We had a meeting that evening with the directors of welfare and self reliance for the church out of South Africa and Kenya, they had been teaching in the Jinja Stake, and we enjoyed so much talking with them and understanding more about the needs of the people here in our mission. They are really helping people here to understand that they can lift themselves out of poverty through hard work, planning, and putting the Lord first. During our meeting, our waitress, Jackie, asked us if we could please have missionaries contact her. She has seen us in Jinja several times at this restaurant, and we have had a few conversations with her. Each time she has expressed interest in the church. We are sending her some sister missionaries this week! It's amazing how prepared the country of Uganda is for the gospel.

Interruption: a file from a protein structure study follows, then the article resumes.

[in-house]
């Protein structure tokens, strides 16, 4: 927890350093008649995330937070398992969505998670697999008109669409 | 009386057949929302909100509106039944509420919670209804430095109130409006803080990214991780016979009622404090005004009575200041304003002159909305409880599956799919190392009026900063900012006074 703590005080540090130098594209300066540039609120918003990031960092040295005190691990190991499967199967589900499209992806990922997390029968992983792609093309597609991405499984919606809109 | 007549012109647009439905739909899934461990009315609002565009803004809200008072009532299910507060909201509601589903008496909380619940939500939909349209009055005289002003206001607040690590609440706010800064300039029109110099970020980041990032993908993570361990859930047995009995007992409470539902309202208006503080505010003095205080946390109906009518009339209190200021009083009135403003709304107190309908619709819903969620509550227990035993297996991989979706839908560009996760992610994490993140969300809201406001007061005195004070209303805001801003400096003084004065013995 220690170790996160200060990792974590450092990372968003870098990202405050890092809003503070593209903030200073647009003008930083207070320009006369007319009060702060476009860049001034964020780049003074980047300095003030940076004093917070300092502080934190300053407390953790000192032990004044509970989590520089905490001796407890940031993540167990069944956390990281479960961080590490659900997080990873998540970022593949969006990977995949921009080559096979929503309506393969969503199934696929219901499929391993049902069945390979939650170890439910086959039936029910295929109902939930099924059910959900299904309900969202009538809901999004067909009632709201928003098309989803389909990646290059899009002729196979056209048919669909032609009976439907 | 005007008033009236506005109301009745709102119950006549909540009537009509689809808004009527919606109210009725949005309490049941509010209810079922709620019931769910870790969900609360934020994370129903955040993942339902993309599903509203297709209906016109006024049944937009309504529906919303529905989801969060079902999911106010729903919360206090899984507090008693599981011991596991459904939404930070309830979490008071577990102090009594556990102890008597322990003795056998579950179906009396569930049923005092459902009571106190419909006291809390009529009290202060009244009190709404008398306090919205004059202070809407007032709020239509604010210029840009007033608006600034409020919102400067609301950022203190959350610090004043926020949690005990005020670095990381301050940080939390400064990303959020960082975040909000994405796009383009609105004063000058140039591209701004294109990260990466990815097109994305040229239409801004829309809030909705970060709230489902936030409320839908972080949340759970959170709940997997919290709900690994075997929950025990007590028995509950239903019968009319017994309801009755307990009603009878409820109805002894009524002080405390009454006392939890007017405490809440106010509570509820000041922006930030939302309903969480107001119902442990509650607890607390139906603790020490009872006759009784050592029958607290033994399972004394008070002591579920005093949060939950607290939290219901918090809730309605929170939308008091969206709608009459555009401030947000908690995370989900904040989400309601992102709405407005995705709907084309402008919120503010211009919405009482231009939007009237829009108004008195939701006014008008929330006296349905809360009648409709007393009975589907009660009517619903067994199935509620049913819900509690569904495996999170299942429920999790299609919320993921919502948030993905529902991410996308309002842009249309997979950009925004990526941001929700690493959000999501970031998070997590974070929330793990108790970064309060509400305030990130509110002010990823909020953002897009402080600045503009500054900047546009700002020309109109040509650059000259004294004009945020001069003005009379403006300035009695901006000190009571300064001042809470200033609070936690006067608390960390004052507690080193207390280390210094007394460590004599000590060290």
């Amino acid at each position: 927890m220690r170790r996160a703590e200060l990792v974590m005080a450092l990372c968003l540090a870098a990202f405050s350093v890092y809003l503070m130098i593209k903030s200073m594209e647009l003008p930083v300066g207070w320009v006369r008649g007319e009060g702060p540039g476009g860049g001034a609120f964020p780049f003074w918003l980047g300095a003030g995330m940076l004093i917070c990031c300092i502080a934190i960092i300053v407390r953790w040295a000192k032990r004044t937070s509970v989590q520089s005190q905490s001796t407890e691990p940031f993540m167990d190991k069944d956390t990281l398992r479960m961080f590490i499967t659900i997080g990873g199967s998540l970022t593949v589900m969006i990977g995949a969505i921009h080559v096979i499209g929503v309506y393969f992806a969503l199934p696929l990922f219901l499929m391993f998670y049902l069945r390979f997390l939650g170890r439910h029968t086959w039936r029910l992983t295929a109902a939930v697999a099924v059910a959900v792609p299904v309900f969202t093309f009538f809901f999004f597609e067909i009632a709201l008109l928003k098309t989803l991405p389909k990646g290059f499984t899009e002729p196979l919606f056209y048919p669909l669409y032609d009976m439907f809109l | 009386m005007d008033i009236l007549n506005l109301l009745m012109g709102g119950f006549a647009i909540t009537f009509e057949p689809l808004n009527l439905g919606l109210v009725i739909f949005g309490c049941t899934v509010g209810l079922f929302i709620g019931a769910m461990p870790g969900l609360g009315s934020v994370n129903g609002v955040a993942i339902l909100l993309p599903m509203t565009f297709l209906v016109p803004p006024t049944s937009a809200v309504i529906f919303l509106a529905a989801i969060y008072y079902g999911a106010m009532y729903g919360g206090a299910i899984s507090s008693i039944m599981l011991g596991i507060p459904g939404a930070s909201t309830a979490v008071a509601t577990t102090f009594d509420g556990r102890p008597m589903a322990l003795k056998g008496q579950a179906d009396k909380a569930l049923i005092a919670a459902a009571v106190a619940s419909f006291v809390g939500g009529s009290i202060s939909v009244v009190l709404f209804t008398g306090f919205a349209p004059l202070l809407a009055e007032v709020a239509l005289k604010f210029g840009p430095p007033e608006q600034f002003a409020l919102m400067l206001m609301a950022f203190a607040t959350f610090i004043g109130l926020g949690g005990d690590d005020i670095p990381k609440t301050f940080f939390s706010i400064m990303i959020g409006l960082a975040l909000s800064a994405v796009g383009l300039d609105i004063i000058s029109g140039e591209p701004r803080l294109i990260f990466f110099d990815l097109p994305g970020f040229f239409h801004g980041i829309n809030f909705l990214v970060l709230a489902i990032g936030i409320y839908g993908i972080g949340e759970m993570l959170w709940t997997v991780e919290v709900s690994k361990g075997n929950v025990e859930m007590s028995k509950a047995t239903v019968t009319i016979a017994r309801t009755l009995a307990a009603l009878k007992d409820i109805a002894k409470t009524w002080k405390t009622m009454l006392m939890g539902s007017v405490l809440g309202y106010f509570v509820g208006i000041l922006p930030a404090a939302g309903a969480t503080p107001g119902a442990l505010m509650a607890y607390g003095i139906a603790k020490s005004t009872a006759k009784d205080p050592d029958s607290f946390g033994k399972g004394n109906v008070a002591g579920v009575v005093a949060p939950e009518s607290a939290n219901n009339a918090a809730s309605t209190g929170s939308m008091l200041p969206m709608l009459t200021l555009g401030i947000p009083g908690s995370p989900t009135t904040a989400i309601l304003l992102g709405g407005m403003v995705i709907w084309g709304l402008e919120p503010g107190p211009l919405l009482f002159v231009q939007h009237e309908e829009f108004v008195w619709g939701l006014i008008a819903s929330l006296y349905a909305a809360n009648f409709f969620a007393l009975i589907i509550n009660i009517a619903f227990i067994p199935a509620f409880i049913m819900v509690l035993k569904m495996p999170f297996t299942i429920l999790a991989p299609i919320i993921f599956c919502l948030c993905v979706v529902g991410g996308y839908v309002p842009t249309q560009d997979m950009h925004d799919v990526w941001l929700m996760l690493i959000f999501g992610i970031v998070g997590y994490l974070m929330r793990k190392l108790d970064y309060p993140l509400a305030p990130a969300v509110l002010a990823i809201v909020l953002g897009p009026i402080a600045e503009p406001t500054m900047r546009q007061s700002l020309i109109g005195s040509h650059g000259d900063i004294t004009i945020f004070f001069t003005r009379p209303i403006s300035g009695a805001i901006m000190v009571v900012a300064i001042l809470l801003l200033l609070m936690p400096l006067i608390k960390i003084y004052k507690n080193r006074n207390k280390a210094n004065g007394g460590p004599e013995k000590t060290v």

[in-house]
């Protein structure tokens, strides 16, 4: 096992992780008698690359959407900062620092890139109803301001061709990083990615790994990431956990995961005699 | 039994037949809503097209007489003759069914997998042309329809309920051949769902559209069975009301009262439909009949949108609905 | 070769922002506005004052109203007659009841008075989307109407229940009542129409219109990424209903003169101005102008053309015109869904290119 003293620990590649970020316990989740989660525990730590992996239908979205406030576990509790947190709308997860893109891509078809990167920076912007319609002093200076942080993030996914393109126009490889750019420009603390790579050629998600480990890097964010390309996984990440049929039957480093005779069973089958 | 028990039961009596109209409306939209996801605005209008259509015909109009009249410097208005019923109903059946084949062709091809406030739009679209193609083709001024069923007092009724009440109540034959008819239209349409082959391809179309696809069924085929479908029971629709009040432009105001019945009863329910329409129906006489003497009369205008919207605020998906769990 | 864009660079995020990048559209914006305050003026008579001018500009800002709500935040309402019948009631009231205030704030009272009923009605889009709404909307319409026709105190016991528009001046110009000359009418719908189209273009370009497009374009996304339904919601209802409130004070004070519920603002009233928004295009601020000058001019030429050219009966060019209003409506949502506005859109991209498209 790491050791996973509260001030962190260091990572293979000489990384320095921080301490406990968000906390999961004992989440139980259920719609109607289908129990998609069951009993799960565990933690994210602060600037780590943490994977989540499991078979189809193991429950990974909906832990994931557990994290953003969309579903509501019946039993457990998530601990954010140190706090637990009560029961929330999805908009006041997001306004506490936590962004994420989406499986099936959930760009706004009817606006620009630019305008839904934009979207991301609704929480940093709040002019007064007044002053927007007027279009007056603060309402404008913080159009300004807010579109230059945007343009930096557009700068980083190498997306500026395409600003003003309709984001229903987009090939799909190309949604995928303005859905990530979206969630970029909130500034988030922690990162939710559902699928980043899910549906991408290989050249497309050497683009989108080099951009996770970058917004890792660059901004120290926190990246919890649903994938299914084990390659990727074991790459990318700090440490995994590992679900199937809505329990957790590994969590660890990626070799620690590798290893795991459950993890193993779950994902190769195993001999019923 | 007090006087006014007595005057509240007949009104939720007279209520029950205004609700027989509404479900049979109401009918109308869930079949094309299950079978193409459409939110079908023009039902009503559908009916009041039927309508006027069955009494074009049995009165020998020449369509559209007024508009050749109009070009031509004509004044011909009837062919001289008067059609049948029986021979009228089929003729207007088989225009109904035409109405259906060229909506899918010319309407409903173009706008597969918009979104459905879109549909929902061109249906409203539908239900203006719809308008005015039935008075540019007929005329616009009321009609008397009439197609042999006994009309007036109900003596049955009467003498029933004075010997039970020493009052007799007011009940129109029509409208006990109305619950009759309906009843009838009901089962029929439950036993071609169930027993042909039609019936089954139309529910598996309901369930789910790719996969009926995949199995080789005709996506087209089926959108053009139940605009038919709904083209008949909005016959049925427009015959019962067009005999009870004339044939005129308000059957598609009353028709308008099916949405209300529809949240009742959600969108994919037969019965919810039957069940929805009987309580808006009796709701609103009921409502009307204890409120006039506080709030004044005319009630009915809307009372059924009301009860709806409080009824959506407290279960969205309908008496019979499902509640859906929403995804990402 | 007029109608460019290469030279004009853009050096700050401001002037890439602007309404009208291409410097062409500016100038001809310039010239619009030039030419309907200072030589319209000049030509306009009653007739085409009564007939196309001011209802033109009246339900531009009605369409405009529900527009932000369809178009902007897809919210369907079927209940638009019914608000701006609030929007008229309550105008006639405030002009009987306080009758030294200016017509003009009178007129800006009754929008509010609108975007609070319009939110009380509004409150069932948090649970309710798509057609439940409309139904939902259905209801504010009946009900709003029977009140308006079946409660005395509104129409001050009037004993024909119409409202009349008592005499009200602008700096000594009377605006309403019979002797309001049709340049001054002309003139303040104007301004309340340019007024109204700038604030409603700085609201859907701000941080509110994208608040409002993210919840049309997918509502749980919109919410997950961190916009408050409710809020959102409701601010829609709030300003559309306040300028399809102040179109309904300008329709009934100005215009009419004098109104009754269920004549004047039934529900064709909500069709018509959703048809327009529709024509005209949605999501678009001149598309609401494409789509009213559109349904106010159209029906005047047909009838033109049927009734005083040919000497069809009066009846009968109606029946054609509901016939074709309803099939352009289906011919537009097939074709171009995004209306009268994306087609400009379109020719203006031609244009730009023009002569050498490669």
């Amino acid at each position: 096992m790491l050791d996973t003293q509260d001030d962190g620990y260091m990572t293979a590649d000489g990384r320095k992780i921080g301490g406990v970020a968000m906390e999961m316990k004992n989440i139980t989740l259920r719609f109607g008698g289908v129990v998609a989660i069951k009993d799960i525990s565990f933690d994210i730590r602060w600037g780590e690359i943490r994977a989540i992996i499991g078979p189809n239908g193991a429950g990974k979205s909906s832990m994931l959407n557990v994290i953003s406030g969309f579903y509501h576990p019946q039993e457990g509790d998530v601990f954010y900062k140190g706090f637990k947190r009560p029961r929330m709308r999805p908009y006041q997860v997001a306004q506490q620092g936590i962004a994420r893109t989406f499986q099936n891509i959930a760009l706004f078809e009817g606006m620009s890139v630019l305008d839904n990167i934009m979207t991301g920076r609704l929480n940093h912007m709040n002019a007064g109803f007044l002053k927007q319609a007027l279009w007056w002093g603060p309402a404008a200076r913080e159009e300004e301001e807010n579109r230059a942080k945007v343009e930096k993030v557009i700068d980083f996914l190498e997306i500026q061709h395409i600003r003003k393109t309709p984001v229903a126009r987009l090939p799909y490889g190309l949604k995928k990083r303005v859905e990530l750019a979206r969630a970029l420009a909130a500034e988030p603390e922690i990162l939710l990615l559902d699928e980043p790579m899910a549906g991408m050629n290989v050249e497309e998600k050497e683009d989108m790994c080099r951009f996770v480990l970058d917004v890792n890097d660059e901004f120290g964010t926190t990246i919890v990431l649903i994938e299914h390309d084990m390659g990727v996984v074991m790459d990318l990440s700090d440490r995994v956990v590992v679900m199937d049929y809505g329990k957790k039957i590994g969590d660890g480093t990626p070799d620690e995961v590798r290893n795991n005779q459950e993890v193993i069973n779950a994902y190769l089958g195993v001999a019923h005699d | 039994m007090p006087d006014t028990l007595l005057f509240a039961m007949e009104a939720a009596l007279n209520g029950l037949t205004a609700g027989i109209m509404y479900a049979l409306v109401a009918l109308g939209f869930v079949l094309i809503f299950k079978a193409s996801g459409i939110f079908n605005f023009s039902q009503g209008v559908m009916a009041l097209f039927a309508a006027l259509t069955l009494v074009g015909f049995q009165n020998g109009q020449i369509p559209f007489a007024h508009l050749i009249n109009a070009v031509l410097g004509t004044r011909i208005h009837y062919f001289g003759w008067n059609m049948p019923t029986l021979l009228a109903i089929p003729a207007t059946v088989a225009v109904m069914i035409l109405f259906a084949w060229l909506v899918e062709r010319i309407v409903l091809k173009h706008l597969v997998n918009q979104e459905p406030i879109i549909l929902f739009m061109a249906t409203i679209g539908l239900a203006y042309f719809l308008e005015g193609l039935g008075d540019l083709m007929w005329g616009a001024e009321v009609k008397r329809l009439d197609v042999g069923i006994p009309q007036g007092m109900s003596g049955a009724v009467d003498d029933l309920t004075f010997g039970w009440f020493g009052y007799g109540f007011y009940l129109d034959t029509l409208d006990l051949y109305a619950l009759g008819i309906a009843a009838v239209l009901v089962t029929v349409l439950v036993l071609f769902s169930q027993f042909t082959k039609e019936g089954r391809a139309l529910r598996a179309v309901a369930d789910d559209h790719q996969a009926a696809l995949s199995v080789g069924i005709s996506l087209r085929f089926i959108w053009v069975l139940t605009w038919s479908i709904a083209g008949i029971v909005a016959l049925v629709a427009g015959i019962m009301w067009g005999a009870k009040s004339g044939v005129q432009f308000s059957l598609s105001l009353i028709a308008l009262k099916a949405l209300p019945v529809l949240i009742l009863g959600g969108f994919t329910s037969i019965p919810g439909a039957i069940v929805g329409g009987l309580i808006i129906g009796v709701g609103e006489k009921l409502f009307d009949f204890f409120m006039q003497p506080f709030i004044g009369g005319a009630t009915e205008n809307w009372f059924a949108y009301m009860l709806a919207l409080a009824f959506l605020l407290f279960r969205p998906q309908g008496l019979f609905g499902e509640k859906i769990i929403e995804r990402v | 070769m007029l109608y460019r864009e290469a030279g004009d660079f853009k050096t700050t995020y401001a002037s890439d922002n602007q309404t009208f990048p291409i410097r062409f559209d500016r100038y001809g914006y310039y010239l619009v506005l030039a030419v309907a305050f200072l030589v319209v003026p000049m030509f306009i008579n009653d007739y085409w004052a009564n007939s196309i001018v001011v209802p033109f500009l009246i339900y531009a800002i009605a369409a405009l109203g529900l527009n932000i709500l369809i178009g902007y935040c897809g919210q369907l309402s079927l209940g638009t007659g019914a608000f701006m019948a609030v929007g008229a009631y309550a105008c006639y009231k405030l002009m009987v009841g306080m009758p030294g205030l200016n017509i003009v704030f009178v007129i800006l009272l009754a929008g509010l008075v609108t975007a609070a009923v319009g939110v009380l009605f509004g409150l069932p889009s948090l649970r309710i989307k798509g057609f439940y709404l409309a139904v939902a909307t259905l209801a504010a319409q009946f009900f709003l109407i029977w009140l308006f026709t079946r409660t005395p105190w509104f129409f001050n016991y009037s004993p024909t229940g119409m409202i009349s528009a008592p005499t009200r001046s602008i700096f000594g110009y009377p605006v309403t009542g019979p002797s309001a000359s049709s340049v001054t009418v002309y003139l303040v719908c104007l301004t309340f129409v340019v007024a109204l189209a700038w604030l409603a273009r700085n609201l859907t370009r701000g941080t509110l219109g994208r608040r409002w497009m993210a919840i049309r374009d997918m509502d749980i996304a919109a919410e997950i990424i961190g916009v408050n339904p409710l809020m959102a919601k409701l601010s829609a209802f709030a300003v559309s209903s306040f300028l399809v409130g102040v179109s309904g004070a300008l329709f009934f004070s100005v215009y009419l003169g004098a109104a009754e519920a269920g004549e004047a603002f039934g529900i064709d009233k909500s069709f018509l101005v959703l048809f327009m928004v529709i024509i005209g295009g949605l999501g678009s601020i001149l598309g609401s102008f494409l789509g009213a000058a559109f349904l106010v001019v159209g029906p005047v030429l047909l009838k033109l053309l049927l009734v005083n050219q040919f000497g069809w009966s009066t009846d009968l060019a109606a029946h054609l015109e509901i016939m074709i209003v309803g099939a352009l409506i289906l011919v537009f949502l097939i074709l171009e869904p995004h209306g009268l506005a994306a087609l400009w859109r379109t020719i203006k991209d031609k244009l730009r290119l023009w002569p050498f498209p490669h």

We went to Iganga on Friday. It was very interesting inside of the Bugembe chapel where we were doing the interviews. There were several men doing some maintenance on the building. The chapel is concrete with tile floors inside and at the outside entryway. The cement is painted white. There was a man with a bucket of soapy water, and he was hand washing the outside walls of the chapel, and then took a hose and rinsed it off. It really makes a difference. There is red dirt here in Uganda, and everything turns the deep orange/red color. Washing down the white walls really made the building pop! While they were outside working, as we walked into the building there was a huge puddle of water right in the front foyer/ hallway. I'm not sure how it got there, but we kept having to walk around it to go in and out of the building, and even going down the hall. Nobody seemed too worried about it, so I figured they would come in and mop it later in the day. While we were meeting in the chapel, there were stacks of chairs about 6 or 8 high all around the room. One of the workers brought a young boy, probably six or seven years old into the chapel and set a bucket of soapy water next to him and gave him a rag. It was his job to wipe down the legs of all the chairs in all the stacks around the room. He was so sweet, at one point I handed out biscuits (cookies) to my elders. He walked over to me and just smiled really big. Of course I gave him some too. A few minutes later he came over and pointed to my bucket of biscuits, and of course I gave him more. After we were done with the training and interviews, we moved into a classroom and I had pizzas for the missionaries. We were sitting in this classroom eating while the man outside was washing the walls of the church. When he took the hose and sprayed down the outside wall, all of the sudden, we had water start gushing out of the ceiling tiles, and down the walls of the room we were in. We had to quickly move the pizza out of the way because it was under a waterfall. We yelled for him to stop spraying, and he came inside and saw all of the water which was now on the floor. I'm starting to think that the puddle in the foyer got there the same way... There are a few Americans in this zone. We just laughed and said, I can't imagine this ever happening in Utah! As we were preparing to leave, we were standing outside the church, but in a covered entryway. There were still workers all around the church doing maintenance. All of a sudden there was a BANG, and a man who had been working on  the roof of the building came crashing down to the ground, ladder and all. He had put the ladder, which was hand made of logs, on a ramp that was made of (slick) tile. When he got to the top of the ladder, the bottom of it slipped on the tile and he and the ladder all came crashing down to the ground. He immediately stood up  and waved to everyone, and said he was okay. I'm pretty sure it scared him to death, I know it scared me!!